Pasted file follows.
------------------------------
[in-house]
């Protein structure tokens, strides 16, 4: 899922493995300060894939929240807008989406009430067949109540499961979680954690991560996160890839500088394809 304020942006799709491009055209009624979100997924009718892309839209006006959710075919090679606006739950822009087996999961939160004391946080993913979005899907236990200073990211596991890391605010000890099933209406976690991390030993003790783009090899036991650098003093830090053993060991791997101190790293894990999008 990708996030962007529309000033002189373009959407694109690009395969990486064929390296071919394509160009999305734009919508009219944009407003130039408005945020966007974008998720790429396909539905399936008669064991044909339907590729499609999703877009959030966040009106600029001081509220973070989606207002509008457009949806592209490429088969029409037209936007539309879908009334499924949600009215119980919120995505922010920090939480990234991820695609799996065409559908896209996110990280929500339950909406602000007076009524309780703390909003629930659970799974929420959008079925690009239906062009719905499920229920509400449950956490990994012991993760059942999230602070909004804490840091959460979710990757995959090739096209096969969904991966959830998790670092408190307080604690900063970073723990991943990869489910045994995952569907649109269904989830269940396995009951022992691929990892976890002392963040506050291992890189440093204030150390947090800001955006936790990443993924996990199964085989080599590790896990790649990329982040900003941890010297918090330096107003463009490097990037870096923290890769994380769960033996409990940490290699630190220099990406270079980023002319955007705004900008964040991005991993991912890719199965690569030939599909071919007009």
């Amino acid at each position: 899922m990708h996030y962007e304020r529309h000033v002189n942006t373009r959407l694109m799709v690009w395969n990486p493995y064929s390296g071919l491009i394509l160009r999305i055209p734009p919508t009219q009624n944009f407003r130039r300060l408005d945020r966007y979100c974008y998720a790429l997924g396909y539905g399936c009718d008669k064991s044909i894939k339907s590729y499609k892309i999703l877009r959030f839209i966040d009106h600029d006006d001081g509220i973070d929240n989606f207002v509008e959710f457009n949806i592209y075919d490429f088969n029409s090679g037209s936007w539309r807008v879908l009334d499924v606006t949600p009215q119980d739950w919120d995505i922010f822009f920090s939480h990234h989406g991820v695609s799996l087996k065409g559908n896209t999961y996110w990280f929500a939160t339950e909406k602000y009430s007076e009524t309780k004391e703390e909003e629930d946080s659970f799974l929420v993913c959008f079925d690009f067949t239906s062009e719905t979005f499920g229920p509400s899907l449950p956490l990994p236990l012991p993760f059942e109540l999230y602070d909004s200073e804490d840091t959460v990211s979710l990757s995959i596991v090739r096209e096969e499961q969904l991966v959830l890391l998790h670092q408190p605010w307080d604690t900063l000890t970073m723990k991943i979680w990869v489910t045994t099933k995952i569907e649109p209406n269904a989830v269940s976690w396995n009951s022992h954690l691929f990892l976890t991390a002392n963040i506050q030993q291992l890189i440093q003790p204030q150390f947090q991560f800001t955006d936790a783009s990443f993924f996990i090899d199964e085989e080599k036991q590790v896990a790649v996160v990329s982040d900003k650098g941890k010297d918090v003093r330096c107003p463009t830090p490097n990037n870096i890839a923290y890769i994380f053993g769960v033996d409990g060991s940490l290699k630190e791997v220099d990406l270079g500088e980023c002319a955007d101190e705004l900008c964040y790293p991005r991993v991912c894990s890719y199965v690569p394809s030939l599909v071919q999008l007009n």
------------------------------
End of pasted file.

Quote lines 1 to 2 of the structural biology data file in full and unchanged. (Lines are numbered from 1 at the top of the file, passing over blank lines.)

[in-house]
């Protein structure tokens, strides 16, 4: 899922493995300060894939929240807008989406009430067949109540499961979680954690991560996160890839500088394809 304020942006799709491009055209009624979100997924009718892309839209006006959710075919090679606006739950822009087996999961939160004391946080993913979005899907236990200073990211596991890391605010000890099933209406976690991390030993003790783009090899036991650098003093830090053993060991791997101190790293894990999008 990708996030962007529309000033002189373009959407694109690009395969990486064929390296071919394509160009999305734009919508009219944009407003130039408005945020966007974008998720790429396909539905399936008669064991044909339907590729499609999703877009959030966040009106600029001081509220973070989606207002509008457009949806592209490429088969029409037209936007539309879908009334499924949600009215119980919120995505922010920090939480990234991820695609799996065409559908896209996110990280929500339950909406602000007076009524309780703390909003629930659970799974929420959008079925690009239906062009719905499920229920509400449950956490990994012991993760059942999230602070909004804490840091959460979710990757995959090739096209096969969904991966959830998790670092408190307080604690900063970073723990991943990869489910045994995952569907649109269904989830269940396995009951022992691929990892976890002392963040506050291992890189440093204030150390947090800001955006936790990443993924996990199964085989080599590790896990790649990329982040900003941890010297918090330096107003463009490097990037870096923290890769994380769960033996409990940490290699630190220099990406270079980023002319955007705004900008964040991005991993991912890719199965690569030939599909071919007009």